Still more noteworthy, and still more re
grettable, is the abatement of pity, mercy
and all humane sentiments which follows
in the train of this disorder. The normal
Impulse of a man is not only to avcrid In
juring another, but also In ease of the In
fliction of injury to inquire solicitously as
to its extent and to endeavor to give all
possible aid. and make all possible repara
tion. All this 1s changed immediately upon
the development of "motor mind." New
Ladies' Desks, $88.00 to $7.25
Dressing Tables, $83.00 to . $13.50
Pedestals, $31.00 to $2.75
Muffin Stands, $17.50 to $10.00
Card Tables, $52.50 to $3.00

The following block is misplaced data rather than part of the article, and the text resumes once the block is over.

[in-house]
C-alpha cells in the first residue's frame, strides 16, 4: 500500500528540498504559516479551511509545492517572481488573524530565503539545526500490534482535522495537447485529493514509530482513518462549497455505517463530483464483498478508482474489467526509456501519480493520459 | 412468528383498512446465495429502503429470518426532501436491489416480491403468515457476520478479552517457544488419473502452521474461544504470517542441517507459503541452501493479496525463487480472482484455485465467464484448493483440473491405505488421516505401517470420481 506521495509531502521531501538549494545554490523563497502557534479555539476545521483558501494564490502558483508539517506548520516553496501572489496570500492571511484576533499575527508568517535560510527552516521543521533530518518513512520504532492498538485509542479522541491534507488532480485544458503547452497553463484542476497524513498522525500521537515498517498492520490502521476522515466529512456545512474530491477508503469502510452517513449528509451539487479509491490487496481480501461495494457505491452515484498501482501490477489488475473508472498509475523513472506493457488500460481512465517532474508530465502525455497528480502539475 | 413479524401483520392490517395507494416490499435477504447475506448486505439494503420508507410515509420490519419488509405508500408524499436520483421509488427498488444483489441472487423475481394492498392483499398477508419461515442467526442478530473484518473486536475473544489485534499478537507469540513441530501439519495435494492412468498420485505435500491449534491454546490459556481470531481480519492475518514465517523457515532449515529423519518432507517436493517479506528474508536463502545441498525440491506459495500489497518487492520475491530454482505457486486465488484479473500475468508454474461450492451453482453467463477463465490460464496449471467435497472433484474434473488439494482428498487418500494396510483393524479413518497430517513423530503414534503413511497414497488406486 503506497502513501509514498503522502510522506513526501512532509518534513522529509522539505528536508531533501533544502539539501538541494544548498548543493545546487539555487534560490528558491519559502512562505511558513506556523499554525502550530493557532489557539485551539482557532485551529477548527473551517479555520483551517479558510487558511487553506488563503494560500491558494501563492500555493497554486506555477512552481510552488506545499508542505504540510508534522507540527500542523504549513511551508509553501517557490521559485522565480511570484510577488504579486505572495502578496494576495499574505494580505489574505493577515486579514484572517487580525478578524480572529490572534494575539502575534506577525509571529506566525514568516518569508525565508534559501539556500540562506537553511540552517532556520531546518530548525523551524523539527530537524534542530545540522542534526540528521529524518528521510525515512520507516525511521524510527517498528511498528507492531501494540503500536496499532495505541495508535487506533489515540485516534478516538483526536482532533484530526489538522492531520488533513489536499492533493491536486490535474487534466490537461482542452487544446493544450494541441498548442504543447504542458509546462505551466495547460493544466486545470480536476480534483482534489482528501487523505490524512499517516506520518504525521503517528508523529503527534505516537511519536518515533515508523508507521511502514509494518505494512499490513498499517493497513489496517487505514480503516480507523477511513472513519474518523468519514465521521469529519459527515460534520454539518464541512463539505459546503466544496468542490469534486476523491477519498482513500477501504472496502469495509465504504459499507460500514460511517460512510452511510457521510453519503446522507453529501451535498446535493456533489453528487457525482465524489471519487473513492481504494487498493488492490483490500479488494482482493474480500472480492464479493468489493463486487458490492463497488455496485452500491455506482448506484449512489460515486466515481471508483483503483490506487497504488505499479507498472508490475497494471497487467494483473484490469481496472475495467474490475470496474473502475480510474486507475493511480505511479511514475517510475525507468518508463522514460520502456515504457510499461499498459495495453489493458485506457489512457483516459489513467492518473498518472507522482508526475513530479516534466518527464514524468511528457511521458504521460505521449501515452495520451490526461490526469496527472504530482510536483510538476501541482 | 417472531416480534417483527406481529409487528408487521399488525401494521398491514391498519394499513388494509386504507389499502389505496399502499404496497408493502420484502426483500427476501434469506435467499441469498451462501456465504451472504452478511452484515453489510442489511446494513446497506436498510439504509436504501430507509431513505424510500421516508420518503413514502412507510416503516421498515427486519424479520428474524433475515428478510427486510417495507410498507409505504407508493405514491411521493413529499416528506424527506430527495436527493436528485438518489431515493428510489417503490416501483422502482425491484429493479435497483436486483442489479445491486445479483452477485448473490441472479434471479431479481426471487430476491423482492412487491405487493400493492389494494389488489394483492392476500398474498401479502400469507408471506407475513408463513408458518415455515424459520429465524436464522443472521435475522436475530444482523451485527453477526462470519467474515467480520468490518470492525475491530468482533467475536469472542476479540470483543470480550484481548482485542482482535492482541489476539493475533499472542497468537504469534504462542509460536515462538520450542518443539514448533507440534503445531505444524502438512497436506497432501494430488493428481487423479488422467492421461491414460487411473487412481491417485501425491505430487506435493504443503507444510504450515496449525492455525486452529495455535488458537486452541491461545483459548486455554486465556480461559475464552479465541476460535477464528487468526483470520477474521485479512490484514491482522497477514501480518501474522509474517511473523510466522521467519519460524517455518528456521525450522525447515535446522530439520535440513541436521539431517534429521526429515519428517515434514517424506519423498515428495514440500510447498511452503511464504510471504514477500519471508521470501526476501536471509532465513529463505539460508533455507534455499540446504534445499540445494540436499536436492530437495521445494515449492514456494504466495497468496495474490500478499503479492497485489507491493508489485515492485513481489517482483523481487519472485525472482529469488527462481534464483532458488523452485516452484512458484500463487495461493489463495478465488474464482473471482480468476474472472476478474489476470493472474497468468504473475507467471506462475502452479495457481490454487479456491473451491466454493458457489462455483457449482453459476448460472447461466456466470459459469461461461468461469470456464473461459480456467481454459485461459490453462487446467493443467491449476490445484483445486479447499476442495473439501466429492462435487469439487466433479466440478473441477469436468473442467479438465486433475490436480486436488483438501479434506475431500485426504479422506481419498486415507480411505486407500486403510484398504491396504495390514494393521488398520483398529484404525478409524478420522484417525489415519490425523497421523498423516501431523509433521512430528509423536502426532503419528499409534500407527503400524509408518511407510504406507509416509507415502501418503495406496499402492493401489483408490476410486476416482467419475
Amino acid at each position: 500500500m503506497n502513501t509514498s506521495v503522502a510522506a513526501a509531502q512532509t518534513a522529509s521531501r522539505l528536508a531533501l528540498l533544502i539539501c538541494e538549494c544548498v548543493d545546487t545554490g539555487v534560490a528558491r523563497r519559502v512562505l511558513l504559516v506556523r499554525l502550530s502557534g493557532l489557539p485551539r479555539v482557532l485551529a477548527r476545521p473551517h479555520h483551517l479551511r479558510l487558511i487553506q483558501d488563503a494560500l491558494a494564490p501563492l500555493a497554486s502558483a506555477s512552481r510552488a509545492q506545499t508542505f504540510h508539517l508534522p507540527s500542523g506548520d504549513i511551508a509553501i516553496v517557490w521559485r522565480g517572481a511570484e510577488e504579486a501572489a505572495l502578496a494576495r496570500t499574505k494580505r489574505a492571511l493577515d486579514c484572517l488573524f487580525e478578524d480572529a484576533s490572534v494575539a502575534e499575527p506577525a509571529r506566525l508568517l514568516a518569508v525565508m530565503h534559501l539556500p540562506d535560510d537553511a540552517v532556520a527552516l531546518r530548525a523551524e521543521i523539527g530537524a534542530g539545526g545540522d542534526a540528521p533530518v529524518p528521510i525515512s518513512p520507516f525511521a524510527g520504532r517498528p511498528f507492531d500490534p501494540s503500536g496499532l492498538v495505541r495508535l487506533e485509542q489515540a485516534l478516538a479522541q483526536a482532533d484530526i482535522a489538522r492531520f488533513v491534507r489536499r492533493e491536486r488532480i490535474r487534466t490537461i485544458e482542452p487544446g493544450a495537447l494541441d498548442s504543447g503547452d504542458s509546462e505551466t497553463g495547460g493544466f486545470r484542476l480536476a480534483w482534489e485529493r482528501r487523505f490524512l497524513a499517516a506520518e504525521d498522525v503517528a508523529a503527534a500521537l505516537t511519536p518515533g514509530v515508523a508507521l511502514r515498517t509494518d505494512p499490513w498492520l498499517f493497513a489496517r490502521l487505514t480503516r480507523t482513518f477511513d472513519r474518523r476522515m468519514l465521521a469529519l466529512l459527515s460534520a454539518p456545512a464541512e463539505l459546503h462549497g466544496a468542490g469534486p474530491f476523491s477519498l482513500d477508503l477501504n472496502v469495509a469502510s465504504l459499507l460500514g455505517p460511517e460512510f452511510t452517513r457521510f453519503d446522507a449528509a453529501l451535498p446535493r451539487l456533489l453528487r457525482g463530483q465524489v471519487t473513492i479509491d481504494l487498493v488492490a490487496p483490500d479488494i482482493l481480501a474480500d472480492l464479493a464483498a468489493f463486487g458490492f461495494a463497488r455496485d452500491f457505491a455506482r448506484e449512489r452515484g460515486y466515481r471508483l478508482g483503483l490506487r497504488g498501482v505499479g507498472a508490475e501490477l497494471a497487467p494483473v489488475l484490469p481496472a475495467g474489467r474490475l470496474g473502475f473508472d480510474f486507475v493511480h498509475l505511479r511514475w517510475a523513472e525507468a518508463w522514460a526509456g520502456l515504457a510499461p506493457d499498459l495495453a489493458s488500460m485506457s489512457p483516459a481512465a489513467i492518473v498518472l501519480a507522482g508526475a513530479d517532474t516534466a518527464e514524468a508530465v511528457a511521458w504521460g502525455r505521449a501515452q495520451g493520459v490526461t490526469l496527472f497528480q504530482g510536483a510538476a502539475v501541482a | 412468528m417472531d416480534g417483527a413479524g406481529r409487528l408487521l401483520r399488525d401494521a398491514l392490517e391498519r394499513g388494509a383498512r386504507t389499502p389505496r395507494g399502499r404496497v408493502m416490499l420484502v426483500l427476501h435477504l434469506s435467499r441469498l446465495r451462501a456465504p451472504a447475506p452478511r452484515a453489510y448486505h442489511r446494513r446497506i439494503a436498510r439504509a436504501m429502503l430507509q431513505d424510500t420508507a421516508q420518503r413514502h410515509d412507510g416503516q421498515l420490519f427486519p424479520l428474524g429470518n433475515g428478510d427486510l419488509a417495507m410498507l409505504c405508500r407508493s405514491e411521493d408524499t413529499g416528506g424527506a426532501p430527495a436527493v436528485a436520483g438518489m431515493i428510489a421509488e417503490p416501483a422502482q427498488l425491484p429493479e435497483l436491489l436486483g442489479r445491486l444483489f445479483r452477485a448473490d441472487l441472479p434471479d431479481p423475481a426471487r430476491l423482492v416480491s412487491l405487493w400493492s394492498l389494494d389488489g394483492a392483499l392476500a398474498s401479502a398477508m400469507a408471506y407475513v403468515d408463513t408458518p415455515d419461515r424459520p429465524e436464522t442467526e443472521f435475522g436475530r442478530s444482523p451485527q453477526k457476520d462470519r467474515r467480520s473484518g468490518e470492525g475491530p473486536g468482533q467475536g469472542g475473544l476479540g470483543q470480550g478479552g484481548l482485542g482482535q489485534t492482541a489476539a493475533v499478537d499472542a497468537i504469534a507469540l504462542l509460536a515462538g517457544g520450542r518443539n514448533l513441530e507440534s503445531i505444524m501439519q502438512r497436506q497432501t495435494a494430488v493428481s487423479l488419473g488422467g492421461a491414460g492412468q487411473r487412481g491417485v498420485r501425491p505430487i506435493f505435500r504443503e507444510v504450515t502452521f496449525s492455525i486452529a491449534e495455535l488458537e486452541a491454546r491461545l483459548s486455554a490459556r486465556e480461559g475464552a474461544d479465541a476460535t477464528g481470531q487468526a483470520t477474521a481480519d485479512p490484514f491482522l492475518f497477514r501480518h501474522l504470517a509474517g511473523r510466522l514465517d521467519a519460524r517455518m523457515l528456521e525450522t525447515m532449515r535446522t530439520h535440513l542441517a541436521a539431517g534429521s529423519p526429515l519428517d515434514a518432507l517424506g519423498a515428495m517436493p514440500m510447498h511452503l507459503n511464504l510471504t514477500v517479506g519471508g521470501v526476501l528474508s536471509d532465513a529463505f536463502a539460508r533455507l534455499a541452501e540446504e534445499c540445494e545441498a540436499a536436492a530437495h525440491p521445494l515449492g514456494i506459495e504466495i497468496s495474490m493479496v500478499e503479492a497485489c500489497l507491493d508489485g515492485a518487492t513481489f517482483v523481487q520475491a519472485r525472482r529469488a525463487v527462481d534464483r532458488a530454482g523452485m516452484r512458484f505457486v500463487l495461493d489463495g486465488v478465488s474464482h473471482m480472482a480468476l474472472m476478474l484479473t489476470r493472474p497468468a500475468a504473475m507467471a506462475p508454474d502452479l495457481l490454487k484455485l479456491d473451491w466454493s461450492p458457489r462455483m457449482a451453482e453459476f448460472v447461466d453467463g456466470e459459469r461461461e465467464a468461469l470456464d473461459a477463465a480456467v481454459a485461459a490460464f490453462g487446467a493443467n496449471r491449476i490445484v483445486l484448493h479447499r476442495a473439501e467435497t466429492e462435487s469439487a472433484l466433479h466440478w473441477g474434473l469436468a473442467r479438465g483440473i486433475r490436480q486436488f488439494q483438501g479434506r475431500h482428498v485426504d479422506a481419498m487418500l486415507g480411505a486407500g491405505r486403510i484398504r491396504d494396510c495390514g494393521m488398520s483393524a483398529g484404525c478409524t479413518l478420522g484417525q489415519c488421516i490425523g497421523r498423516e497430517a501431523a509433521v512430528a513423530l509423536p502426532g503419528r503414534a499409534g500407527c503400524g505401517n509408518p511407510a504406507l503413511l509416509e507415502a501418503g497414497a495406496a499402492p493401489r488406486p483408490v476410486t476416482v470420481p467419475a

Rockers, $35.00 to : $2.75
Candle Sticks, $11.75 to ..$1.75 -
Bachelors' Wardrobes, $110.00 to $30.00
Baby Walkers $3.25
Butler Trays, $20.00 to -$6.75
Desk Chairs, $18.00 to $4.50
Cellerettes, $40.00 to S9.00
Morris Chairs, $35.00 to S 10.50
Nests of Tables $12.00
Baby Jumpers $5.50
Mahogany Hall Clocks, $250.00 to $62.50
Oak and white enameled Mirrors, $4.00 to 75c
McDougal Kitchen Cabinets, $29.00 to $14.50
Music Cabinets, $36.00 to S5.50
Parlor Cabinets, $225.00 to $23.00
Babv High Chairs, $9.00 to $1.75
Leather Couches, $115.00 to $30.00
Electric Lamps, $45.00 to , $7.50
Jardiniere Stands, $14.00 to . 60c
Costumers, $20.00 to $2.75
Dressing Table Chairs, $13.00 to. . .$4.50
Shaving Stands, ,$21. 00 to. $9.00
Magazine Racks, $12.00 to $6.00
Ladies' Work Tables, $36.50 to. . .$10.00
Piano Benches, $23.50 to $10.00
Book Blocks, $Xo0 to .. $2.50
Babies' and Misses' Rockers, $4.30 to g5
Turkish Rockers, $70.00 to ... . . $44.00
Mahogany Colonial Mirrors, $28.00 to $9.50
Medicine Cabinets, $10.00 to : $3.75
Festoon Draperies, $12.00 to $4.50
Lace Curtains, $25.00 to . .$1.00